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Chapter XXXIV.—Temptation of Christ.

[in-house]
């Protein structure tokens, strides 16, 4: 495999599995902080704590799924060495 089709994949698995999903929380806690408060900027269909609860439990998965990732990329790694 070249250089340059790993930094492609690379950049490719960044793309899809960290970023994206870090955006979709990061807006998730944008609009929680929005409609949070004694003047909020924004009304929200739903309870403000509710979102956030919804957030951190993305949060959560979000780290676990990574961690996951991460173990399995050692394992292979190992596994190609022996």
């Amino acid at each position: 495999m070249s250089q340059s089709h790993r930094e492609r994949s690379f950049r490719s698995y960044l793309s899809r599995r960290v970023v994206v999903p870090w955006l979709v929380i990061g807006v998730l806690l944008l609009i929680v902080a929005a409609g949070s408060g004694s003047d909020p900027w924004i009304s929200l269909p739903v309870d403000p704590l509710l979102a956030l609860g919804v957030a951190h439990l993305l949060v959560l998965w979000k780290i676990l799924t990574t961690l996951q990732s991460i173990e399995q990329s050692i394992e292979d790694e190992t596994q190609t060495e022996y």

“This we would have you know assuredly, that a demon has no power against a man, unless one voluntarily submit himself to his desires.744744    [The close of this discourse, chaps. 34–37, resembles that of the first at Tripolis, in Homily VIII. 21, 24.  As already indicated, much of Homily IX. finds a parallel in this book.—R.]  Whence even that one who is the prince of wickedness, approached Him who, as we have said, is appointed of God King of peace, tempting Him, and began to promise Him all the glory of the world; because he knew that when he had offered this to others, for the sake of deceiving them, they had worshipped him.  Therefore, impious as he was, and unmindful of himself, which indeed is the special peculiarity of wickedness, he presumed that he should be worshipped by Him by whom he knew that he was to be destroyed.  Therefore our Lord, confirming the worship of one God, answered him:  ‘It is written, Thou shalt worship the Lord thy God, and Him only shalt thou serve.’745745    Matt. iv. 10.  [Luke iv. 8.—R.]  And he, terrified by this answer, and fearing lest the true religion of the one and true God should be restored, hastened straightway to send forth into this world false prophets, and false apostles, and false teachers, who should speak indeed in the name of Christ, but should accomplish the will of the demon.


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